On behalf of Gesu Parish, I extend our prayers and heartfelt sympathy to you, Clarence at the death of your brother; and to Ellis, Gentry, Donna, Derrick and Celeste at the death of your father. Your children grieve, too, for their grandfather. Be more courageous than your grief is sharp. Your confidence in our risen Messiah will help your children grieve well. Evan, Ariane, Sawana and Craig, you will help your parents to experience your grandfather’s presence in real and new ways. All of Gentry’s family will experience his presence in real and new ways.
Today the Catholic church bids farewell to one of hers. I offer a few words to console and strengthen you in your grief; to help you appreciate God’s astounding compassion by noticing Jesus’ victorious dying and rising were present in Gentry Lee Cooper Jr./1/
We are grateful, Donna, for your remembrance of your dad. Her spoken words and Celeste’s written words all of us have in the worship aid help us connect your brother, father and grandfather with the mystery of Jesus dying and rising we celebrate at his funeral mass.
I am grateful to Donna and Celeste for confirming what I observed about your father and your grandfather in the few years I have been at his longtime parish. “Man of faith” and “man of promise” are how their words and the words of scripture shape my remarks.
His fidelity allowed him to be generous and, together with your mother, to shape his family to be good and generous. Gentry encountered Jesus in a personal way through your mother, for whom he became Catholic and with whom he lived his faith in Jesus.
His relationship with Jesus expressed itself in his patient goodness. His goodness practiced reassures us that your father and grandfather, brother and uncle and friend, felt God’s power in his life. Holy Spirit is the name we give to God’s power. We heard St. Paul remind us, hope does not disappoint, because the love of God has been poured out into our hearts through the holy Spirit that has been given to us.
This was not easy. Gentry struggled with four cancers yet knew God’s loyalty and presence. You, his family and friends, and I face this time under the heavens. God has not changed God’s fidelity to Gentry. Gentry’s life is changed not ended./2/ That conviction of our faith challenges us to let go of him--he is not available to you, his family and friends, as he was. Still, our desire is to have him with us; and the assurance of our faith promises that we shall be reunited when Jesus returns in glory with salvation for his people./3/ It is while we await Jesus’ return, the resurrection of the dead and our reunion with them that we need to remember that promise and live from it as your father and grandfather, brother and uncle did.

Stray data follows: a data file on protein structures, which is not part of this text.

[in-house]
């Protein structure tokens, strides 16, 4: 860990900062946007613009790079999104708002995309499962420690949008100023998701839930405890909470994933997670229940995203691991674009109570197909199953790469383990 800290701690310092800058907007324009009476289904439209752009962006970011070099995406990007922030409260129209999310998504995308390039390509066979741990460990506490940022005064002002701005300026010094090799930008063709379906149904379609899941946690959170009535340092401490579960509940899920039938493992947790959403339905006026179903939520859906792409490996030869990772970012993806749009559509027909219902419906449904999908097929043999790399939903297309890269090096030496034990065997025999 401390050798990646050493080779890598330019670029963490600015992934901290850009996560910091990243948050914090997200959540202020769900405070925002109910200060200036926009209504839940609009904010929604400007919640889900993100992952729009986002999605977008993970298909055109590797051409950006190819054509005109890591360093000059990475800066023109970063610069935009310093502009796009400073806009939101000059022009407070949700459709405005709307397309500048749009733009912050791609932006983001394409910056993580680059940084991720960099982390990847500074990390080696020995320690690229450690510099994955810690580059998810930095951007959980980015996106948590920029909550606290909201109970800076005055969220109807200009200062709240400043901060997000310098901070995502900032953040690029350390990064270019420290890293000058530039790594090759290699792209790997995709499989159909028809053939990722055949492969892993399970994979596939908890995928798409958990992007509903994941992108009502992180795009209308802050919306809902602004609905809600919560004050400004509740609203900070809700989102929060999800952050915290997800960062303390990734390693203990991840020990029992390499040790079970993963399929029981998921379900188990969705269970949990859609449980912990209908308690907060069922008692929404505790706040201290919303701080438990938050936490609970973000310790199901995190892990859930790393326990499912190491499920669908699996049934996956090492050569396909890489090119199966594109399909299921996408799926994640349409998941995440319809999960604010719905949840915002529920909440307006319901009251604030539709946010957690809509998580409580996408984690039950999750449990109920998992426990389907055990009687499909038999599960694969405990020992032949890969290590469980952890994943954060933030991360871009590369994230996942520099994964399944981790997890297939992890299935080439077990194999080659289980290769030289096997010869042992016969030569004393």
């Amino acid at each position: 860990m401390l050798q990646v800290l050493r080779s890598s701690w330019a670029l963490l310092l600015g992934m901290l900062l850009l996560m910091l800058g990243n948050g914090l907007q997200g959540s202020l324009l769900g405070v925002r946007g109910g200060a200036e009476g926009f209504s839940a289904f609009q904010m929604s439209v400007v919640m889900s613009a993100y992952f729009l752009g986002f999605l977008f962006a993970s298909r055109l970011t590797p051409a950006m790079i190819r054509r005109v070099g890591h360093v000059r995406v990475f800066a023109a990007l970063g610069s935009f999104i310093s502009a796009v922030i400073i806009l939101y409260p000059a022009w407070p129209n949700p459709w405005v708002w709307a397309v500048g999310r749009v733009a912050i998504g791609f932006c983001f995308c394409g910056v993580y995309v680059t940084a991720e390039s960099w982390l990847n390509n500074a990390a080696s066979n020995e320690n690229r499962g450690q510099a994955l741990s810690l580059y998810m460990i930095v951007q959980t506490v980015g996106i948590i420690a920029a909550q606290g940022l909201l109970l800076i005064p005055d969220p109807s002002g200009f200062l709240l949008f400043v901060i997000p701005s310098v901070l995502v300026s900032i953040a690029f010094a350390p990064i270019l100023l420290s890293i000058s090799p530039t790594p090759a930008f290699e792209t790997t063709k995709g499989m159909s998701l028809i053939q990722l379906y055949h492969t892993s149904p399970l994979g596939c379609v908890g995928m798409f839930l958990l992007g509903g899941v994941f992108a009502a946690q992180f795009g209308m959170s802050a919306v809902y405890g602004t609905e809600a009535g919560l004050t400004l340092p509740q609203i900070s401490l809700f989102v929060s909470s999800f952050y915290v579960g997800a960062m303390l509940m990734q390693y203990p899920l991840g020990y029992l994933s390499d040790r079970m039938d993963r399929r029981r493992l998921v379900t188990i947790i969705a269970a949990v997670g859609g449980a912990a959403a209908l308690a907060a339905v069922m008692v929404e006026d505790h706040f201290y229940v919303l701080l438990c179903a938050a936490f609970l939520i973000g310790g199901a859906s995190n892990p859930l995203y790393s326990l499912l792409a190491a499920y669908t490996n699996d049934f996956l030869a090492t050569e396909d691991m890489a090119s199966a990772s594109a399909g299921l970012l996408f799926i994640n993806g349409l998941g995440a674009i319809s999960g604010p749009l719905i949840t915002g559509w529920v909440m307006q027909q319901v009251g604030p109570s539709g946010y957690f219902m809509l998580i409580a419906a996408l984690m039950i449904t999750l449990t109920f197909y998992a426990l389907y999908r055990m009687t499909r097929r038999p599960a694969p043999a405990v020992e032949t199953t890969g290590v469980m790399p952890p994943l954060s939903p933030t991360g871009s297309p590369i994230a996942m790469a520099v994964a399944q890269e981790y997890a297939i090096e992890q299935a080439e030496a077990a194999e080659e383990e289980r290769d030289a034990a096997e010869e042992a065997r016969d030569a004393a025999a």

Your father also modeled how to hold on to the promise of our faith. Donna told me that the Saturday your mother was buried she saw your Dad at her grave, speaking softly. Later, Donna asked Gentry what he said. He said he promised to visit Gwen’s grave every week. For 13 years, with a yellow rose in hand, Gentry fulfilled his promise. Hold on to that memory: his memory and his promise kept!
Jesus reminded us in the gospel, Amen, amen, I say to you, whoever hears my word and believes in the one who sent me has eternal life and...has passed from death to life. Hear Jesus’ words as his promise to your father. Thank Jesus for the gift of your father and your mother; thank Jesus for their love, which made Jesus real to you. Remember they passed the faith to you. As they made its promise real for you, honor them by keeping the promise alive for one another and for everyone you meet.
1. Cf. Order of Christian Funerals, 27.
2. Preface for Christian Death I, Roman Missal.
3. Penitential Rite (C,ii), Roman Missal.
Wiki-image by Elucidate of a yellow rose is used according to the Creative Commons Attribution 3.0 Unported license. Wiki-image of the Resurrection is in the public domain.